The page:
The Washington Post is running a special feature titled, "How Much of the NFL's Appeal is Violence?" where they ask a panel of journalists, writers and commentators to weign in on the very issue raised in the aforementioned question. The responses mostly seem to admit there is a complicit acknowledgement that violence is part of the game and so long as that violence is "contained" (what that containment looks like is never fully define), then there shouldn't be any further question. This response exemplified that viewpoint quite nicely:
Roger Goodell, the current commissioner, was right to send a memo to players and coaches this week threatening severe penalties for anything that happens on the field that poses an injury risk to a player. The league was right to suspend Buccaneers cornerback Elbert Mack for a game for his helmet-to-helmet hit on Falcons quarterback Matt Ryan during an interception return in a game last weekend. The game should be made as safe as possible for players. But it never will be completely safe as long as it's about blocking and tackling. And that, whether the participants or fans are willing to admit it or not, is part of the reason why people find it so compelling to watch. There's no two-hand-touch football league out there pulling in $3.7 billion a year in national TV revenues, is there?
Quite right, although some find that both true and repulsive. In fact, they go so far as to accuse the NFL in cultivating violence and generally depravity as part of their revenue generating business model:
Don't show me your words, show me your budget, and I'll tell you what you hold most dear. And as long as the NFL's propaganda wing, NFL Films, shows you every brutal takedown in super slo-mo, from nine different angles, and glorifies brutes like Chuck Bednarik, we'll know what this league is all about. (In such ways has Sammie White, a darn good receiver in his day, been reduced in history to caricature, the guy who got his helmet popped off by the Raiders' Jack Tatum in Super Bowl XII.)
The actuary tables for NFL players are horrifying. The men who play this game die much younger, on average, than most other groups of men. But out of sight, out of mind. Goodell knows that while the players are in full view, they have to be considered modern gladiators, impervious to normal levels of pain and fatigue.
Then there's gambling, but that's not today's topic. Suffice it to say, if the Roman Empire had had a morning line, we'd all still be wearing togas.
For anyone who has kept up with the image evolution and battle for legitimacy that MMA wages in the mainstream press, the reference to ancient Rome should sound very familiar and equally hackneyed. I'd describe it as intellectually lazy, but that seems more than obvious.
It's interesting to watch other contact or combat sports grapple with issues of violence in their respective sports. It's also noteworthy to see how the commentators or insiders of those sports answer the question of the role of violence in their games. What's notable is that violence, on it's best day, is viewed as a necessary evil or regrettable but marketable. I certainly don't pretend to speak for everyone when I say this, but what's wrong with violence?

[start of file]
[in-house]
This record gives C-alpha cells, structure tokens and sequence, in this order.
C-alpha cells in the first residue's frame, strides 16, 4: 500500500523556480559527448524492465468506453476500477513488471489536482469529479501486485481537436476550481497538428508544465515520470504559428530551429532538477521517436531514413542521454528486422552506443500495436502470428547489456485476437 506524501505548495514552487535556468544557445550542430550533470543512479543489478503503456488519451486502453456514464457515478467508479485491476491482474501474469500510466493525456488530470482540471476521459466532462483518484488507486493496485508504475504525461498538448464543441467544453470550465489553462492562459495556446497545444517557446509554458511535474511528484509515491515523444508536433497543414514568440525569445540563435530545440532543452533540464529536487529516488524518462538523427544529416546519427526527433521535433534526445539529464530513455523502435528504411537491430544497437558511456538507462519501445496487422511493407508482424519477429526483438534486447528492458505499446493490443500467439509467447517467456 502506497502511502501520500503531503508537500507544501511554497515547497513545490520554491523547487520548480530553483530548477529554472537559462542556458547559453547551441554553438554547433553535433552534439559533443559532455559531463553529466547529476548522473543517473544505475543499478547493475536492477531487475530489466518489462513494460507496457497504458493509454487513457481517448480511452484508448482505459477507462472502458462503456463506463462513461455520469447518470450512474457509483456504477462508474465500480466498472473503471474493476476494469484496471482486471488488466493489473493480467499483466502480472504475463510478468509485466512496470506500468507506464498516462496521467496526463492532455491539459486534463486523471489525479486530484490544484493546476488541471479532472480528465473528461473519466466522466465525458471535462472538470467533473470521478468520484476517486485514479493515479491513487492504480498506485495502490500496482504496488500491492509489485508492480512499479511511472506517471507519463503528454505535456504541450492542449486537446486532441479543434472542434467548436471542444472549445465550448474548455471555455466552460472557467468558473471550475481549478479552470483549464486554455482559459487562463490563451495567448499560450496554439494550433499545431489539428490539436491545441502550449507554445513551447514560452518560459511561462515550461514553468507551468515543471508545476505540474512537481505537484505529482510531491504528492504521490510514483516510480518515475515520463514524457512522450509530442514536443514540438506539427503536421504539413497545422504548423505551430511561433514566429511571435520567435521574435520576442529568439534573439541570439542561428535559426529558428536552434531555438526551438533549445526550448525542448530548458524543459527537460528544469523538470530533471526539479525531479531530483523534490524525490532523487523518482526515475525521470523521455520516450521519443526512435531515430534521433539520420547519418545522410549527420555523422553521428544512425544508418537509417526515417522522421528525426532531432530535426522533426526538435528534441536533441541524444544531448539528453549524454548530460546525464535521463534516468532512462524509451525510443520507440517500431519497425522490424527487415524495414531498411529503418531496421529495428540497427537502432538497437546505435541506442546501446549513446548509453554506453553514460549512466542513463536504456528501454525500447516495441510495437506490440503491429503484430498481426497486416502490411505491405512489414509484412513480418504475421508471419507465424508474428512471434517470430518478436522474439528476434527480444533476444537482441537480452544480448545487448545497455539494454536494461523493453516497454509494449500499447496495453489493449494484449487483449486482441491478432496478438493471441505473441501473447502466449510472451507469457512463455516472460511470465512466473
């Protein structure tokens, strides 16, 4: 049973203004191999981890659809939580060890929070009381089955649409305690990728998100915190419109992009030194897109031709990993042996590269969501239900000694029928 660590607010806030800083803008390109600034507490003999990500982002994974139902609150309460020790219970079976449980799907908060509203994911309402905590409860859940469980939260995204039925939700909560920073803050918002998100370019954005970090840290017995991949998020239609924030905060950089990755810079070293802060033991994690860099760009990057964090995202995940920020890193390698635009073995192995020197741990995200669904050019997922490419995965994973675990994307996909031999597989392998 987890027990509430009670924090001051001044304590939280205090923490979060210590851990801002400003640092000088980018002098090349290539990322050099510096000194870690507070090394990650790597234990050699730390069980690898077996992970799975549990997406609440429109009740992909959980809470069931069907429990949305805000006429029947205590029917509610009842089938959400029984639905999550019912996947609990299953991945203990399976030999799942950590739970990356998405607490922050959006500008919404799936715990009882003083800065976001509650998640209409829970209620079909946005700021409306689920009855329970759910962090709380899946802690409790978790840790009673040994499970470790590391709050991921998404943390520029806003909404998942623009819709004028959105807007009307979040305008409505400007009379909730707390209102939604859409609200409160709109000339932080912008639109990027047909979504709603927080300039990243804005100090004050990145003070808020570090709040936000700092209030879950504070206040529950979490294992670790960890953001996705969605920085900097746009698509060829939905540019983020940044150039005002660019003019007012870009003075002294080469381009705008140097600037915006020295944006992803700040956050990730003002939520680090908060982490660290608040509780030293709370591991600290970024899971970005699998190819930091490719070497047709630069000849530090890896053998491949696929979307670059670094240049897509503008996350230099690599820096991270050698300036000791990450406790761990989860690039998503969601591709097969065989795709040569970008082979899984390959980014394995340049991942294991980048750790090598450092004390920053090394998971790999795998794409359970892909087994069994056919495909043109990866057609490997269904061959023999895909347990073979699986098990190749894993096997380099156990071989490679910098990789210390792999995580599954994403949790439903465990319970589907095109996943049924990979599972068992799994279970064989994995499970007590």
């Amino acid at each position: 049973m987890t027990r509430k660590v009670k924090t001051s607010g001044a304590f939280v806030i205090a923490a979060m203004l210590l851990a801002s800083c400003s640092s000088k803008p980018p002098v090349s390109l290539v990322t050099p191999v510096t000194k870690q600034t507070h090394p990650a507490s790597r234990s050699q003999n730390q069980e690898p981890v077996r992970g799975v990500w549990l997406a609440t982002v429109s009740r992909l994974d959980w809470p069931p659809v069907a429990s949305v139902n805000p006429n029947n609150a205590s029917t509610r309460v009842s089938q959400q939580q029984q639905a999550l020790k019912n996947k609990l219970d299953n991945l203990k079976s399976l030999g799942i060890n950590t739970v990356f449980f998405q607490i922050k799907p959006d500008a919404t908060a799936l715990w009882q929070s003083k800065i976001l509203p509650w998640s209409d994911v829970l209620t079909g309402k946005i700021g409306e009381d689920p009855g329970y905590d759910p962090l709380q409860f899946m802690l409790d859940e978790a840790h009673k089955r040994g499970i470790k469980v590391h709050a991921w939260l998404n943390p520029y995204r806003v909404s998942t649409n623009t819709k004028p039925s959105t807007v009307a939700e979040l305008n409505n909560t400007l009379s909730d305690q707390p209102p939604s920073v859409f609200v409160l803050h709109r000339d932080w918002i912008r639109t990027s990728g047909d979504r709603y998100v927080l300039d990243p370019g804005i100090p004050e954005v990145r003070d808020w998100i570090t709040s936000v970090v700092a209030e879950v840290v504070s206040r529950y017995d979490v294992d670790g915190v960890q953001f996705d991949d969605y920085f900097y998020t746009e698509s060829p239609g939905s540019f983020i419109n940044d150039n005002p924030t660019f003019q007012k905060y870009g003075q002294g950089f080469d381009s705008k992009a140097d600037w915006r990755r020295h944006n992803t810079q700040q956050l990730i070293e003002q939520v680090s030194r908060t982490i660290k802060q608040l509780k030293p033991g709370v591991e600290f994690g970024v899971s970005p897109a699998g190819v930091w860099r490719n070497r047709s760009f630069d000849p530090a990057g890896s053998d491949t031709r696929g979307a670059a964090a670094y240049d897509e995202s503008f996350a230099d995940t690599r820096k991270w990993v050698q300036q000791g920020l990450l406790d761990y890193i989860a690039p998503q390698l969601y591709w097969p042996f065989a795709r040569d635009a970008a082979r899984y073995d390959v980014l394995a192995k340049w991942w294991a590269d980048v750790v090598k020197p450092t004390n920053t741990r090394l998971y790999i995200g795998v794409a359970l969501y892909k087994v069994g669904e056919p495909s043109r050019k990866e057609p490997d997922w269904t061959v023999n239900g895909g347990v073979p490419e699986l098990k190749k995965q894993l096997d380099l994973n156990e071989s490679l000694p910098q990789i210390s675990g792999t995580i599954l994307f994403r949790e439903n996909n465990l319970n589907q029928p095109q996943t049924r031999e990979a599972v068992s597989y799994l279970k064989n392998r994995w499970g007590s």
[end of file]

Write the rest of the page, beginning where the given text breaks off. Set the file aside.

I will openly admit this: I like violence. I find it awakens me from the routine process of my day. I find it thrilling. I find it addictive.
I fail to understand why others in the press or media simply cannot admit this. It is beyond disingenuous and political to suggest that what we are willing to tolerate any sport that has violence in spite of the violence in the sport.
And the fact is, there's nothing wrong with liking violence. I have no evolutionary biological credentials, but suffice it say that all of the expectations of proper human development and responsible citizenry I exhibit. The notion that those who are attracted to violence are they themselves prone to violence (generally of the illegal variety) or are drawn to violence to satisfy some deeper psychological issue is nonsense. Fans may not acknowledge the allure of violence, but the allure is real. And the healthy lives carried out by ordinary sports fans is evidence of the grossly overblown alarm bells rung with those who view violence as reprehensible and destructive in all its forms.
To be sure, there are limits to violence. Constraints on violence, as hard as they can be to define in principle, are critical. Violence overwraught over time defies our sense of what's appropriate and necessary. The evolution of our sport towards further regulation is evidence of such transformation.
In fact, it is the constraint on violence that makes violence so acceptable and appealing: the dilution of extreme danger to digestible thrill is hard to ignore. And that combination of violence-protected-by-safety is the essence of many forms of entertainment. We love the anti-physics of rollercoasters, but we want to know they won't derail. We love the intoxication and buzz of alcohol, but we need the limits of biological consumption to fully appreciate's its application.
All are free to disagree or offer their own sentiments, but I would be curious to hear anyone a fan of MMA or the NFL say they don't actually enjoy violence. It is perfectly enjoyable, exciting and all too human. I am, as a fan of violence, no aberration, no island. I like violence and I'm betting you do, too.